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Statement by Education & the Workforce Committee Chairman John Boehner on House Passage of the Deficit Reduction Act

Location: Washington, DC

Statement by Education & the Workforce Committee Chairman John Boehner on House Passage of the Deficit Reduction Act

Legislation Will Expand Student Loan Benefits, Protect Worker Pensions

WASHINGTON, D.C. - U.S. House Education & the Workforce Committee Chairman John Boehner (R-OH) today issued the following statement on the conference report for the Deficit Reduction Act (H.R. 4241):

"This budget is the product of months of hard work, and on balance, I believe it is a positive first step in restoring fiscal responsibility on behalf of all Americans, from students and families to workers and retirees.

"This proposal offers significant new benefits to students pursuing a college education, from lower loan fees to higher loan limits to a simplified financial aid application process. I continue to have reservations about the size of the new entitlement program created in this bill, particularly because our larger effort has been focused on reining in runaway entitlement spending as we work toward reducing the federal budget deficit. While my concerns remain, I am pleased that the new grant proposal is targeted to low-income, high achieving students and particularly those pursing degrees in fields that will help improve American competitiveness.

"Finally, the agreement places the Pension Benefit Guaranty Corporation on more solid financial ground, while the agency faces a significant long-term deficit. This proposal also adds momentum to House and Senate efforts to finish work early next year on comprehensive reforms to our nation's outdated pension laws. Last week, the House took a step closer making these reforms a reality, giving strong bipartisan support to a pension bill that would benefit workers, retirees, and taxpayers alike."

The measure includes provisions to reform federal student loan programs and shore up the Pension Benefit Guaranty Corporation (PBGC) as part of larger efforts to expand college access for low- and middle-income students and protect the retirement security of workers and retirees.


The Deficit Reduction Act reauthorizes mandatory spending programs under the Higher Education Act (HEA) and includes protections for taxpayers coupled with key benefits for students. The bill generates billions in savings and helps reduce the deficit while directing significant resources to expand college access.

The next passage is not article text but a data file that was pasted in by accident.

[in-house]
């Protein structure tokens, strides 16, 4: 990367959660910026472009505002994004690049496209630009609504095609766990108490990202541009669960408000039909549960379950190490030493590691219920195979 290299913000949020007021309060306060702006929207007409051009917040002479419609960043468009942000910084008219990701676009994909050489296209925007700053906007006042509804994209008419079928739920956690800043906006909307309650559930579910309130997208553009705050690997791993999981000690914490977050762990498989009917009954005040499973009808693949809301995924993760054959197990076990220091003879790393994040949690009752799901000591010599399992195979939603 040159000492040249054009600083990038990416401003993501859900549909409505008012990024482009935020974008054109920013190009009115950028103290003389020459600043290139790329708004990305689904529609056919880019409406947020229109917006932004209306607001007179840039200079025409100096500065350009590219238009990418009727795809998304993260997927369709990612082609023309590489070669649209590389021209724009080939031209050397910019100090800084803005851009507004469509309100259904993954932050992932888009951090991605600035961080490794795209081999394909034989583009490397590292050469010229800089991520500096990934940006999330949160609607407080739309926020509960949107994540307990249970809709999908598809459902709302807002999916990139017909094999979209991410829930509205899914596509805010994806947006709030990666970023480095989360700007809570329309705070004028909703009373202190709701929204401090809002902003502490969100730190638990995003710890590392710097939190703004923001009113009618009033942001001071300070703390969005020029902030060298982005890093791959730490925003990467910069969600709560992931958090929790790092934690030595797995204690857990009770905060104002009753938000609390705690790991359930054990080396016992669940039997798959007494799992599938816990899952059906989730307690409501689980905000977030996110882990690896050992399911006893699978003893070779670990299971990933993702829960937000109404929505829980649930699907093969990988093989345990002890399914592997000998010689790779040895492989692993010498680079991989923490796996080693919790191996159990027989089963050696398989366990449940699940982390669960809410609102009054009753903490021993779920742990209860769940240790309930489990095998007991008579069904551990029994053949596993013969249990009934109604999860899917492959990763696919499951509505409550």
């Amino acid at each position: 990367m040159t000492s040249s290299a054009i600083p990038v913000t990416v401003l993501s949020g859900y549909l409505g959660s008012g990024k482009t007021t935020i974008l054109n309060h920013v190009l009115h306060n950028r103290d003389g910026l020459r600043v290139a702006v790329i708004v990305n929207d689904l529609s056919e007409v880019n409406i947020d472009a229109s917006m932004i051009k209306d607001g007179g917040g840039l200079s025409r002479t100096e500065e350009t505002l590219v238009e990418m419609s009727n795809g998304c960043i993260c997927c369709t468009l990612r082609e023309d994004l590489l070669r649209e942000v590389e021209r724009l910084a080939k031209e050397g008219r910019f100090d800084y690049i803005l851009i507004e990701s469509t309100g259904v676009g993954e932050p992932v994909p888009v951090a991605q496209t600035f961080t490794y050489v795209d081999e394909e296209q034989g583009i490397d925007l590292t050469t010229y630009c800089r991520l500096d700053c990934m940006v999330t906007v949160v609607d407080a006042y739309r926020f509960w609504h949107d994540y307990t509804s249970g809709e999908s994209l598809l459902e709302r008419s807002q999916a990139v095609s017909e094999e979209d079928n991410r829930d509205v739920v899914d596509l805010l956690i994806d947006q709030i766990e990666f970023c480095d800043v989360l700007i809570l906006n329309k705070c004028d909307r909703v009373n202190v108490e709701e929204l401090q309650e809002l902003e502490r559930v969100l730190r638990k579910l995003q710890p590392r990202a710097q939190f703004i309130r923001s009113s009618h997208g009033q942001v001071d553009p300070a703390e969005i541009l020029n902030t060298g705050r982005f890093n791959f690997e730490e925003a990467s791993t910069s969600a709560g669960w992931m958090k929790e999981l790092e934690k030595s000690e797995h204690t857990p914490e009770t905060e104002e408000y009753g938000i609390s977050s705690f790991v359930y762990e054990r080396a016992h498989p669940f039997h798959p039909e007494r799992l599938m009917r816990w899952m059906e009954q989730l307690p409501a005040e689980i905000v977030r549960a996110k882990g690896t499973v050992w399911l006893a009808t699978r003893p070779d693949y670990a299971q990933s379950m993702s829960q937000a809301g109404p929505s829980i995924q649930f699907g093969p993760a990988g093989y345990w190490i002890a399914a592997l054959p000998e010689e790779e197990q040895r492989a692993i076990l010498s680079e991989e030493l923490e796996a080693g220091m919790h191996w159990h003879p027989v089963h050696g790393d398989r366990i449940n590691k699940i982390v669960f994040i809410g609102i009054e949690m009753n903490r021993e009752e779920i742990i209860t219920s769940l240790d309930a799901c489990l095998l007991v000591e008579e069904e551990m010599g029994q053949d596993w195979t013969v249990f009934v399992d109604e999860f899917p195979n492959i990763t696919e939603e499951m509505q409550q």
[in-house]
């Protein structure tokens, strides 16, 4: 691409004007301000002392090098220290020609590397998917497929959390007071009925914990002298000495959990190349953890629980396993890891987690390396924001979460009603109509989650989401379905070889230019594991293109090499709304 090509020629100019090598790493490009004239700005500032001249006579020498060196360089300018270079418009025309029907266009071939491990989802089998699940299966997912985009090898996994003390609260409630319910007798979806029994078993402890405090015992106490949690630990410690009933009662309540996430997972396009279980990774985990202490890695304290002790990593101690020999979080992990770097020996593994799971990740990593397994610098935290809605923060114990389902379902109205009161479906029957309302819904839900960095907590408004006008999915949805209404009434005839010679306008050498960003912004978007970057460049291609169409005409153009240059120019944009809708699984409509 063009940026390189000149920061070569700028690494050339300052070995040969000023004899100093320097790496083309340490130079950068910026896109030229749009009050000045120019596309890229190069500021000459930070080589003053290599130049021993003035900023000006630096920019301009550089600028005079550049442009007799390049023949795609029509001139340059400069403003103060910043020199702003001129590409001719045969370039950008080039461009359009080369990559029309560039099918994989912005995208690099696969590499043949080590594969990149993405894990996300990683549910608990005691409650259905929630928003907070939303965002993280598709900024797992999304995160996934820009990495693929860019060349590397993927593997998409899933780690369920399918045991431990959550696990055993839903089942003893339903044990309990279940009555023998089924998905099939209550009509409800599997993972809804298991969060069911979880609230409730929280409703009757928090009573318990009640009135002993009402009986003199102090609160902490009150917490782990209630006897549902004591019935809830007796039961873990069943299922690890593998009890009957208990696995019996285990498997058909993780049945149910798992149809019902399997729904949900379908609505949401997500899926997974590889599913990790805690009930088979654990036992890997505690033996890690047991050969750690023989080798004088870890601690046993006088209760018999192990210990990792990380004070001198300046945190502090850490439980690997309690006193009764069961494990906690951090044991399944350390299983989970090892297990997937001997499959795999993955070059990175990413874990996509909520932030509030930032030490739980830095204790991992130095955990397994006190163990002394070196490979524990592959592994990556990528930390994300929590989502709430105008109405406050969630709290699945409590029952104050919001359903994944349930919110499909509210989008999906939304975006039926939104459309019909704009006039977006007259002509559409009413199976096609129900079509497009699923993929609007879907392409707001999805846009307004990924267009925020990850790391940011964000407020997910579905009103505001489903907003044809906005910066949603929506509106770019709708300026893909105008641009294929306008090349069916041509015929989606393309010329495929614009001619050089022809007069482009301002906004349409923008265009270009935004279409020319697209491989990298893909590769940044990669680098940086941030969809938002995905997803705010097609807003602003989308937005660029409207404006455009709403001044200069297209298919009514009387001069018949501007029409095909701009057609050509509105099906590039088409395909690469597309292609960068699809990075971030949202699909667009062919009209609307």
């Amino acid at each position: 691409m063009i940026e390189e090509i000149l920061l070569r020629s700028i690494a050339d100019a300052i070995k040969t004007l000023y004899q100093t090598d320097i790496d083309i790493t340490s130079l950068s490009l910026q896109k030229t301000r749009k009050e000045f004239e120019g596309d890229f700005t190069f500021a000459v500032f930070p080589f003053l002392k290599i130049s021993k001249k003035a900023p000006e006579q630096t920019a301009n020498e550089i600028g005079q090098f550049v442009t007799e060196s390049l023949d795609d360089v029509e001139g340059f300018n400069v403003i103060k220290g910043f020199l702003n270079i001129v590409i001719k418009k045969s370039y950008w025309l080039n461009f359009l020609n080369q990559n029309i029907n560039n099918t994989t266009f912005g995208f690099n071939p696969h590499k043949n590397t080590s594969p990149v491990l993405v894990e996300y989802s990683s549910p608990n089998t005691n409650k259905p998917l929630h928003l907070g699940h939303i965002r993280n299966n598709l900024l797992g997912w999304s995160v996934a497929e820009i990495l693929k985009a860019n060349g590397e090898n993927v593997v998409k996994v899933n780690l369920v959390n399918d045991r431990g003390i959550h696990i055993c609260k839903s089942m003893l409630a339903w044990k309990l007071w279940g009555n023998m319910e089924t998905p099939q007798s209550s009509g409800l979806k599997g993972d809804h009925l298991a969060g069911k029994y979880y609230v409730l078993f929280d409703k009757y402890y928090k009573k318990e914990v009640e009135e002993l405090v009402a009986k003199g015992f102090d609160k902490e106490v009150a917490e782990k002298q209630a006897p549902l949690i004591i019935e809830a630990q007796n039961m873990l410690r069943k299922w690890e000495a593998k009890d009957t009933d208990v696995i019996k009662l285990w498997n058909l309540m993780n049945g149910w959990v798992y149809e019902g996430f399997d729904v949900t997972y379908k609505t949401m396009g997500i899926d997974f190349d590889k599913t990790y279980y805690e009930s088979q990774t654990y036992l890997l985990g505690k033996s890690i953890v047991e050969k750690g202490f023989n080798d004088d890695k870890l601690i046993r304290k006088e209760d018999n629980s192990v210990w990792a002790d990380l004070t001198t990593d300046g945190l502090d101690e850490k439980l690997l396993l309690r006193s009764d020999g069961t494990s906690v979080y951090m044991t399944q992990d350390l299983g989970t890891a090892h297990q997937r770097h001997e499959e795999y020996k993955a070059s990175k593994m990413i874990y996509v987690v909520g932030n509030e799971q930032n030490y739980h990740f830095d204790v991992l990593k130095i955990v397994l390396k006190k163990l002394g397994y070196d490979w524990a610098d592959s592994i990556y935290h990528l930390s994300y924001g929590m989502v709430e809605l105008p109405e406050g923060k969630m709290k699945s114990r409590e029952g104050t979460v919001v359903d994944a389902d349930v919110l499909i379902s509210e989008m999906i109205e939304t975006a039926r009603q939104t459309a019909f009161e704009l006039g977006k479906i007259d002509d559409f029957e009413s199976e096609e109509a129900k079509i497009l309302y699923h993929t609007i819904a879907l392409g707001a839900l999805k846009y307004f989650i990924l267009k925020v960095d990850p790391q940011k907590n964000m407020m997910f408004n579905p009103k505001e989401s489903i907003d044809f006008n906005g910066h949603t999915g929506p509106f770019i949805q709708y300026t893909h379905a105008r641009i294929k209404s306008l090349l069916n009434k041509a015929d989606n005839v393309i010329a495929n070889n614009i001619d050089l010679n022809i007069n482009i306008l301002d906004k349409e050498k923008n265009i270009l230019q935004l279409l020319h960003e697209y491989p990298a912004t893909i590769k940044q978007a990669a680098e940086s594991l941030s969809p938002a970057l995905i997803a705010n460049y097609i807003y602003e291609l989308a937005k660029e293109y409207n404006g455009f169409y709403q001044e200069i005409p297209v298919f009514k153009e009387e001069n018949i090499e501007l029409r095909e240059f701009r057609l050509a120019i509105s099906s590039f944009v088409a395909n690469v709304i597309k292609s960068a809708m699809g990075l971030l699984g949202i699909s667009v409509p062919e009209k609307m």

To improve efficiency in the student loan programs, the bill would reduce subsidies paid to lenders, maintain the scheduled move to a fixed interest rate, and make student aid administration more accountable. This includes the elimination of floor income earnings, a complete and permanent closure of provisions that allow for 9.5 percent student loan subsidies, a reduction in lender insurance against default, and a shift of student aid administrative funding to the more accountable discretionary funding structure, similar to all other administrative accounts at the U.S. Department of Education.

The bill provides key student benefits, including lower loan fees, higher loan limits, and expanded grant aid to low-income high achieving students and particularly those students studying key subjects including math, science, and critical foreign languages. These reforms will increase financial aid opportunities for the millions of students who attend college each year with the help of the federal student loan programs.


The Deficit Reduction Act would provide the PBGC with additional much-needed financial resources. The agency currently operates with a long-term deficit of nearly $23 billion, and if the financial condition of the PBGC deteriorates further, the prospect of a multi-billion dollar taxpayer bailout looms large.

While Congress oversees the PBGC, the agency is funded through annual employer premiums rather than tax dollars, but the most common employer-paid premium has not been adjusted since 1991. The bill increases these premiums, paid by employers for each worker participating in its pension plan, from $19 to $30 per participant, beginning in 2006 - the same increase proposed earlier this year by the Bush Administration. The bill also increases the premium paid to the PBGC by managers of multiemployer pension plans from $2.60 to $8 per participant, beginning in 2006. Finally, the legislation establishes an employer-paid termination premium of $1,250 per plan participant for three consecutive years for companies that terminate their pension plans while in bankruptcy. The termination premium provision will sunset after five years.

Boehner represents Ohio's Eighth Congressional District, which includes all of Darke, Miami, and Preble counties, most of Butler and Mercer counties, and the northeastern corner of Montgomery County. He was first elected to Congress in 1990.

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